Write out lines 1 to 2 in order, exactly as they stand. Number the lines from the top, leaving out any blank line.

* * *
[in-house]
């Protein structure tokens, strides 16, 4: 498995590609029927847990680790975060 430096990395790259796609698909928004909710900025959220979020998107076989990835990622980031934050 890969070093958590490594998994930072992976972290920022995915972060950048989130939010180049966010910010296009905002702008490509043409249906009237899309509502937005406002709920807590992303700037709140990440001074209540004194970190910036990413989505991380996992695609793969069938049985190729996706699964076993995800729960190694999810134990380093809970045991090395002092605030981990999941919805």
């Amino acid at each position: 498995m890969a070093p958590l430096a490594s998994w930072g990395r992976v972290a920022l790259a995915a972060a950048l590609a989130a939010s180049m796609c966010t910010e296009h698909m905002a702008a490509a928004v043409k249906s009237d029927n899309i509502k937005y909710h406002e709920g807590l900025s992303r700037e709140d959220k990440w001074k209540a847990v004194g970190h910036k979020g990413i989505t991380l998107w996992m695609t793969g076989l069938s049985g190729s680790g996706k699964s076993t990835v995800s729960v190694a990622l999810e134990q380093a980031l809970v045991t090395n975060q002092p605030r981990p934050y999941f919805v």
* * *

[in-house]
């Protein structure tokens, strides 16, 4: 498995590609029927847990680790975060 430096990395790259796609698909928004909710900025959220979020998107076989990835990622980031934050 890969070093958590490594998994930072992976972290920022995915972060950048989130939010180049966010910010296009905002702008490509043409249906009237899309509502937005406002709920807590992303700037709140990440001074209540004194970190910036990413989505991380996992695609793969069938049985190729996706699964076993995800729960190694999810134990380093809970045991090395002092605030981990999941919805």